As I continue my own journey into American history, focusing on the early 19th century, it's been a joy to read the work of other authors like Stephanie Dray & Laura Kamoie, per my review on their work last week. For me, both non-fiction and historical fiction books on early America have helped me in world building and in writing in the "character" of the period. Crafting one's work according to period is vital in what I do as a historical fiction writer.
This week, I'm delighted to share a blog written by author Susan Higginbotham all about her novel, John Brown's Women. John Brown--America's radical abolitionist who eventually hanged for attempting to incite a slave revolt. What fabulous material Higginbotham has upon which to base a story. So, with pleasure, I introduce her along with John Brown's Women--in her own words.
John Brown's Women
by Susan Higginbotham
As a biographical novelist, characters tend to find me, instead of my finding them, and Annie Brown, the first surviving daughter of John Brown from his second marriage, found me a few years back. After years of living in a history-barren section of North Carolina, I moved to a town in Maryland that's just a few miles from Harpers Ferry, though as far as I know John Brown never passed through it. I picked up Tony Horwitz's masterful account of the raid, Midnight Rising, and was fascinated by the story of Annie, who served as her father's lookout on the farm he rented in preparation for the raid. Much to my irritation—for I was facing a deadline for my previous novel, The First Lady and the Rebel, and didn't need any more distractions—researching Annie soon began to command all of my free time (i.e., time not on the day job).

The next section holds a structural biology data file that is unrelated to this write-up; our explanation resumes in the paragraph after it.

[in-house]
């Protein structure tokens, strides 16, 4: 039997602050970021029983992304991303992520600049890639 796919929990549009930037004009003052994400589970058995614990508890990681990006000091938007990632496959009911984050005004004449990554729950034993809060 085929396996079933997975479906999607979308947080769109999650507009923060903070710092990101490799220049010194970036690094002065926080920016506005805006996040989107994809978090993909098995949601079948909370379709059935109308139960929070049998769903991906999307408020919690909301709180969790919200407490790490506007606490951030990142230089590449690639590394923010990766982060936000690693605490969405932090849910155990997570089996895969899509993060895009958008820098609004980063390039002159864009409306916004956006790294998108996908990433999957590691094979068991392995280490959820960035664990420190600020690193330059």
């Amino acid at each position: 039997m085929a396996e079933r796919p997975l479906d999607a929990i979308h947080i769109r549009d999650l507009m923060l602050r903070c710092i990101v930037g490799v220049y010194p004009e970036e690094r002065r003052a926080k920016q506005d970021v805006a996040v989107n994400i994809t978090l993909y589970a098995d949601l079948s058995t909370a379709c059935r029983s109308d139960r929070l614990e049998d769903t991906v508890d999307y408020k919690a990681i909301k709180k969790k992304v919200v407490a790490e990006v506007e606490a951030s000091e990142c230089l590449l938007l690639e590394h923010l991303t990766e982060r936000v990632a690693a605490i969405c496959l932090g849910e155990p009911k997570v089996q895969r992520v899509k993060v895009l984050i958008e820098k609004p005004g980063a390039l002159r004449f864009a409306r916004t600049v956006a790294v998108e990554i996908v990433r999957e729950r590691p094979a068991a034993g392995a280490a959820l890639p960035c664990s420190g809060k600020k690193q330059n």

Thanks to Bonnie Laughlin-Schultz, whose biographical study of the women in John Brown's family, The Tie That Bound Us, I consulted early on, I had little trouble finding information about Annie—it was just a matter of tracking down the primary sources she cited and reading them for myself, as I prefer to do. As I did so, two other women found me as well—Mary, Brown's stoic, quiet second wife, and Wealthy, who was married to Brown's unimaginatively named oldest son, John Jr. Having finally handed in The First Lady and the Rebel, I could give the Brown women all my time and attention, and ultimately, all three found their way into my novel.